Search Images Maps Play YouTube News Gmail Drive More »
Sign in
Screen reader users: click this link for accessible mode. Accessible mode has the same essential features but works better with your reader.

Patents

  1. Advanced Patent Search
Publication numberUS6114032 A
Publication typeGrant
Application numberUS 09/058,474
Publication dateSep 5, 2000
Filing dateApr 10, 1998
Priority dateApr 10, 1998
Fee statusLapsed
Also published asUS6306495
Publication number058474, 09058474, US 6114032 A, US 6114032A, US-A-6114032, US6114032 A, US6114032A
InventorsJeffry A. Kelber
Original AssigneeThe University Of North Texas
Export CitationBiBTeX, EndNote, RefMan
External Links: USPTO, USPTO Assignment, Espacenet
Films for use in microelectronic devices and methods of producing same
US 6114032 A
Abstract
The present invention provides thin films for use in microelectronic devices. In one aspect, the present invention provides a copper diffusion barrier. In another aspect, the present invention provides a polymer film for various applications including use as a dielectric insulator and surface modification layers. Methods for the production of the films are also disclosed.
Images(3)
Previous page
Next page
Claims(11)
That which is claimed is:
1. A copper diffusion barrier for a microelectronic device having a copper feature, said copper diffusion barrier comprising crosslinked carbon-silicon polymer film having a thickness sufficient to attenuate the diffusion of copper atoms and copper ions from said copper feature.
2. The copper diffusion barrier according to claim 1, wherein said crosslinked carbon-silicon polymer film is on a substrate selected from the group consisting of copper substrates, silicon substrates, silica substrates, aluminum substrates, alumina substrates, tungsten substrates, tantalum substrates, titanium nitride substrates, tantalum nitride substrates, and titanium tungsten alloy substrates.
3. The copper diffusion barrier according to claim 1, wherein said copper diffusion barrier prevents the diffusion of copper atoms and copper ions therethrough at temperatures of up to about 750 K.
4. The copper diffusion barrier according to claim 1, wherein said carbon-silicon polymer film has a thickness of not more than about 10 nm.
5. The copper diffusion barrier according to claim 1, wherein said carbon-silicon polymer film is produced by a process comprising the steps of:
a) adsorbing a plurality of vinyl silane monomers on a substrate to provide adsorbed vinyl silane monomers, and
b) exposing at least a portion of said adsorbed vinyl silane monomers to radiation, whereby said plurality of vinyl silane monomers are crosslinked to provide said crosslinked carbon-silicon polymer film copper diffusion barrier.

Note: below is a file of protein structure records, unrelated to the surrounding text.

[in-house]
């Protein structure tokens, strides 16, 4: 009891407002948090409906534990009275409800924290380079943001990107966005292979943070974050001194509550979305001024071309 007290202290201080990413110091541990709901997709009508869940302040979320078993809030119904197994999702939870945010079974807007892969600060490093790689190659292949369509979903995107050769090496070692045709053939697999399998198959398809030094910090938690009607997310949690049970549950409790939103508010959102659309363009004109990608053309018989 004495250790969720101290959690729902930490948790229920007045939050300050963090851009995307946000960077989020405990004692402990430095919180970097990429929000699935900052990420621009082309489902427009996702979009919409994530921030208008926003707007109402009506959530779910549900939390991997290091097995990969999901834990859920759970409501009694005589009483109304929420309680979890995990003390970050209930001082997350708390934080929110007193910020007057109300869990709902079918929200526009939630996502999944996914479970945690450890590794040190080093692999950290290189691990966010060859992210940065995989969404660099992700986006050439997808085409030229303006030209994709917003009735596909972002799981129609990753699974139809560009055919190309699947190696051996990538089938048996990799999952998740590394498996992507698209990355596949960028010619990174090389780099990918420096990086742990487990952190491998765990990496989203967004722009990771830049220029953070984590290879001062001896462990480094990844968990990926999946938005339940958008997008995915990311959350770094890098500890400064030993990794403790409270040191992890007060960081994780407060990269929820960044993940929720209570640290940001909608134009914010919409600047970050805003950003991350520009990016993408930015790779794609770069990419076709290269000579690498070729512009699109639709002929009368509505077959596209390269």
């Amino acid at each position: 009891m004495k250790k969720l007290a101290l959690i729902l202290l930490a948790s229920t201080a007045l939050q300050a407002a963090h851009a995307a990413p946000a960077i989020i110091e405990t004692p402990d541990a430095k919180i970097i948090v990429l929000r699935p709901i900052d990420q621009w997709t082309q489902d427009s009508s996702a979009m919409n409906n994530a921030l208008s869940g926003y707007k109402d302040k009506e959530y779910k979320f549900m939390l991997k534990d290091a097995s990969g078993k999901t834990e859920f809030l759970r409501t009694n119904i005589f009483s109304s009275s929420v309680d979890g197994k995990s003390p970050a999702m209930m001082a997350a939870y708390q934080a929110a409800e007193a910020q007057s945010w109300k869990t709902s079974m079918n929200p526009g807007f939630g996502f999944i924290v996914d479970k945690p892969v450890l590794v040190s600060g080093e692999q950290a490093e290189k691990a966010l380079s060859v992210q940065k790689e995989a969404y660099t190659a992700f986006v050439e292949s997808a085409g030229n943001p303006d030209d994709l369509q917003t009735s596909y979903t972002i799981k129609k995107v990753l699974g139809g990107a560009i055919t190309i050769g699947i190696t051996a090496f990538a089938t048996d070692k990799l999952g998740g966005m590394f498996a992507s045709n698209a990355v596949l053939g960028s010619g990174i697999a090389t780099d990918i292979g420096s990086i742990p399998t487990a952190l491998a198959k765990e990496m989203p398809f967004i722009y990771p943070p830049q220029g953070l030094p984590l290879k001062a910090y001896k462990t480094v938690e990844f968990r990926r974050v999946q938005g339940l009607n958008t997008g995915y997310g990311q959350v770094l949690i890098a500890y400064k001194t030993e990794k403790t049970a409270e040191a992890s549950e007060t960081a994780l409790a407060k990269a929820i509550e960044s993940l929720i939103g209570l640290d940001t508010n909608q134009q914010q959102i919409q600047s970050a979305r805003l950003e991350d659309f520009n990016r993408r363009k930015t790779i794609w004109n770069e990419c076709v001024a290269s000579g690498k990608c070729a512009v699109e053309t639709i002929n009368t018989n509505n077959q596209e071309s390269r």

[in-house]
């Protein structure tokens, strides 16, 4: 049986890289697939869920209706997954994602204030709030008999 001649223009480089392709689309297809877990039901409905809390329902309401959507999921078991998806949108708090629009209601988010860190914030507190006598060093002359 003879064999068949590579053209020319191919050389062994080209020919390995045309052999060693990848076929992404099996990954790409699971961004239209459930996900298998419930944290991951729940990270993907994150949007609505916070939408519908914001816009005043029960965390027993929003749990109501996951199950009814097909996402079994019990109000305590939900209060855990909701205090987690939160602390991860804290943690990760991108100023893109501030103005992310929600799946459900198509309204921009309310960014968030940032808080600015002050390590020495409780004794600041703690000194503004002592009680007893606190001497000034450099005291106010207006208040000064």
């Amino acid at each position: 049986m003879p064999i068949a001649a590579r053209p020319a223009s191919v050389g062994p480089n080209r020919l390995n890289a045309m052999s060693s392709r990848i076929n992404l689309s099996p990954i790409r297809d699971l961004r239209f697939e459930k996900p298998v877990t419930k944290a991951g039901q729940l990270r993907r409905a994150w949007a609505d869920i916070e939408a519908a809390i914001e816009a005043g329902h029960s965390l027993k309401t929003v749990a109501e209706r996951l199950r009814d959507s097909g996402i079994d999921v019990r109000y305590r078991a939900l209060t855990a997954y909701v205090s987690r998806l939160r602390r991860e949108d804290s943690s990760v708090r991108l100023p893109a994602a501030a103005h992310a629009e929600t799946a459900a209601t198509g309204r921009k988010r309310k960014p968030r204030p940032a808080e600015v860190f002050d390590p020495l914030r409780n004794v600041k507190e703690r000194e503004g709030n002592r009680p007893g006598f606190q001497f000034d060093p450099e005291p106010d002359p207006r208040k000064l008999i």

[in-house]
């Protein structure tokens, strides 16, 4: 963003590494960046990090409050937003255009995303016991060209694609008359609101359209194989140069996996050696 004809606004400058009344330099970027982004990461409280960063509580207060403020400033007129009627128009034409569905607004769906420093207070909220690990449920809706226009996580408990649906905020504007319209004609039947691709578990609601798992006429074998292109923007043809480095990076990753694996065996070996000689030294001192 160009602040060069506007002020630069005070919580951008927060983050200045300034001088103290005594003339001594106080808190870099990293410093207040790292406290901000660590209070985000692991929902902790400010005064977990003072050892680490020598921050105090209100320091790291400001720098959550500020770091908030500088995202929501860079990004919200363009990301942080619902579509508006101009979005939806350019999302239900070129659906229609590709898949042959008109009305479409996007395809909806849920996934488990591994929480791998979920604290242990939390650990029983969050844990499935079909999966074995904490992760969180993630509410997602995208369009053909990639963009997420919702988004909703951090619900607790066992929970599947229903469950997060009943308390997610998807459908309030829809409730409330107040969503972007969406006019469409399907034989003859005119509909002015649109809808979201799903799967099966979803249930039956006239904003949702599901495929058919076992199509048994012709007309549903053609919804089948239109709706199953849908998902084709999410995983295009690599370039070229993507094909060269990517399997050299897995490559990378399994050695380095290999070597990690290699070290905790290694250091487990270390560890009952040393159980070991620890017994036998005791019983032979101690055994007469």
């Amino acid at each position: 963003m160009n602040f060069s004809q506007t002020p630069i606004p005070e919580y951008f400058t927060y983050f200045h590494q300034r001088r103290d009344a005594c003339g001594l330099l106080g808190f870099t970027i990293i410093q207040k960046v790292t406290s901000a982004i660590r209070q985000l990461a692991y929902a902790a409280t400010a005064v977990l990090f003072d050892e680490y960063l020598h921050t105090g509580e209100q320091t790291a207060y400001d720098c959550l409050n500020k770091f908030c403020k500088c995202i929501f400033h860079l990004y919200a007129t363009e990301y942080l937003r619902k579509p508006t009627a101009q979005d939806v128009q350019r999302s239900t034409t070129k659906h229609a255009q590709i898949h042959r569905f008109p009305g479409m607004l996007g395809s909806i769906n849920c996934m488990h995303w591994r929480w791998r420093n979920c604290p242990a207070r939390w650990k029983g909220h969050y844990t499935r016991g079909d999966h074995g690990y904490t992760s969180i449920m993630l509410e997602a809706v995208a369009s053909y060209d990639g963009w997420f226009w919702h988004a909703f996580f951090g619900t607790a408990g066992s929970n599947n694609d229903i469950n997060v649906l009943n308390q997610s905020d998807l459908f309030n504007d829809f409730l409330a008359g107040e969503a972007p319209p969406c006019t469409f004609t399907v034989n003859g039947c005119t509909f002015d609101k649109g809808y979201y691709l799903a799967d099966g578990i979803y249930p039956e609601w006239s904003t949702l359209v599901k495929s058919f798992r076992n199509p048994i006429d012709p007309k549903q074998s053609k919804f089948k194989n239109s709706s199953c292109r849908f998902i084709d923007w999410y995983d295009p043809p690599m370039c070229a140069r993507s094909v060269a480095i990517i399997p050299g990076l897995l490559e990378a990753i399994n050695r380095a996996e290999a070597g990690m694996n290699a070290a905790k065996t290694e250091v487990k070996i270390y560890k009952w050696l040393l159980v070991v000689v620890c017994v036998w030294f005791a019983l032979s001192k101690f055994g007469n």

6. The copper diffusion barrier according to claim 5, wherein said step (b) of exposing comprises irradiating at least a portion of said adsorbed vinyl silane monomers with radiation selected from the group consisting of heat, ultraviolet radiation, and electron beam radiation.
7. The copper diffusion barrier according to claim 5, wherein said step (a) of adsorbing comprises contacting gaseous vinyl silane monomers to said substrate at a temperature of not more than about 200 K for a period of time sufficient for said vinyl silane groups to adsorb on said substrate, and said step (b) of exposing comprises irradiating at least a portion of said adsorbed vinyl silane monomers with radiation selected from the group consisting of ultraviolet and electron beam radiation, at a temperature of not more than about 200 K.
8. The copper diffusion barrier according to claim 5, wherein said step (a) of adsorbing comprises contacting gaseous vinyl silane monomers to said substrate at a temperature of not less than about 300 K for a period of time sufficient for said vinyl silane groups to adsorb on said substrate and (b) of exposing comprises irradiating at least a portion of said adsorbed vinyl silane monomers with radiation selected from the group consisting of ultraviolet and electron beam radiation, at a temperature of not less than about 300 K.
9. The copper diffusion barrier according to claim 5, wherein said copper diffusion barrier is produced by a method which further includes the step (c) of annealing the crosslinked carbon-silicon polymer film at a temperature of about 700 K.
10. The copper diffusion barrier according to claim 1, wherein said crosslinked carbon-silicon polymer film is formed by crosslinking adsorbed vinyl silane monomers having the formula
RSiX3 
wherein: R is selected from the group consisting of unsaturated C1 -C8 hydrocarbyl radicals and unsaturated halo-substituted C1 -C8 hydrocarbyl radicals; and
X is selected from the group consisting of H, halo, C1 -C8 alkyl, and C1 -C8 alkoxyl.